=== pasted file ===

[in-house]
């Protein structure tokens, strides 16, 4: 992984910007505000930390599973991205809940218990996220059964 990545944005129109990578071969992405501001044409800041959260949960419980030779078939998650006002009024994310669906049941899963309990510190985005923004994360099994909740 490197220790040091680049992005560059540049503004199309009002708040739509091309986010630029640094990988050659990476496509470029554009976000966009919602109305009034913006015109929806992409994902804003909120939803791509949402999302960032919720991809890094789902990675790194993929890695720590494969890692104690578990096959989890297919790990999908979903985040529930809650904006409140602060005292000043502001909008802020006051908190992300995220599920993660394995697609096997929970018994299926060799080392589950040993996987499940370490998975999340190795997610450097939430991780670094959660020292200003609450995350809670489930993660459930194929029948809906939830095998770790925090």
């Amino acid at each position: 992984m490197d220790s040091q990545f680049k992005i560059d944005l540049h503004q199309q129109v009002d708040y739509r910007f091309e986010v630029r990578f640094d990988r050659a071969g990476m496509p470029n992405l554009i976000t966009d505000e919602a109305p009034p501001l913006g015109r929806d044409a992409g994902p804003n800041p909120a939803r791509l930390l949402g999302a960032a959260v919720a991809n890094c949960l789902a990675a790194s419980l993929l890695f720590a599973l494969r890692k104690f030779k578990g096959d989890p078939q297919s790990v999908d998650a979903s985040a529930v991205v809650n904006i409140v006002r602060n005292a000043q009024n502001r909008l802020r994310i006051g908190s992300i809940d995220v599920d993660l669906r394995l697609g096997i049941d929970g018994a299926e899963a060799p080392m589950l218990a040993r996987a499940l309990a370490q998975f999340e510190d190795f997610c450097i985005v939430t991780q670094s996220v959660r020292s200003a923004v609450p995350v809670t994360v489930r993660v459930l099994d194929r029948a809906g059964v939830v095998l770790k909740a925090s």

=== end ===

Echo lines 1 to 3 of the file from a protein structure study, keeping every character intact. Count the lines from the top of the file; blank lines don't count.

[in-house]
């Protein structure tokens, strides 16, 4: 992984910007505000930390599973991205809940218990996220059964 990545944005129109990578071969992405501001044409800041959260949960419980030779078939998650006002009024994310669906049941899963309990510190985005923004994360099994909740 490197220790040091680049992005560059540049503004199309009002708040739509091309986010630029640094990988050659990476496509470029554009976000966009919602109305009034913006015109929806992409994902804003909120939803791509949402999302960032919720991809890094789902990675790194993929890695720590494969890692104690578990096959989890297919790990999908979903985040529930809650904006409140602060005292000043502001909008802020006051908190992300995220599920993660394995697609096997929970018994299926060799080392589950040993996987499940370490998975999340190795997610450097939430991780670094959660020292200003609450995350809670489930993660459930194929029948809906939830095998770790925090």
């Amino acid at each position: 992984m490197d220790s040091q990545f680049k992005i560059d944005l540049h503004q199309q129109v009002d708040y739509r910007f091309e986010v630029r990578f640094d990988r050659a071969g990476m496509p470029n992405l554009i976000t966009d505000e919602a109305p009034p501001l913006g015109r929806d044409a992409g994902p804003n800041p909120a939803r791509l930390l949402g999302a960032a959260v919720a991809n890094c949960l789902a990675a790194s419980l993929l890695f720590a599973l494969r890692k104690f030779k578990g096959d989890p078939q297919s790990v999908d998650a979903s985040a529930v991205v809650n904006i409140v006002r602060n005292a000043q009024n502001r909008l802020r994310i006051g908190s992300i809940d995220v599920d993660l669906r394995l697609g096997i049941d929970g018994a299926e899963a060799p080392m589950l218990a040993r996987a499940l309990a370490q998975f999340e510190d190795f997610c450097i985005v939430t991780q670094s996220v959660r020292s200003a923004v609450p995350v809670t994360v489930r993660v459930l099994d194929r029948a809906g059964v939830v095998l770790k909740a925090s």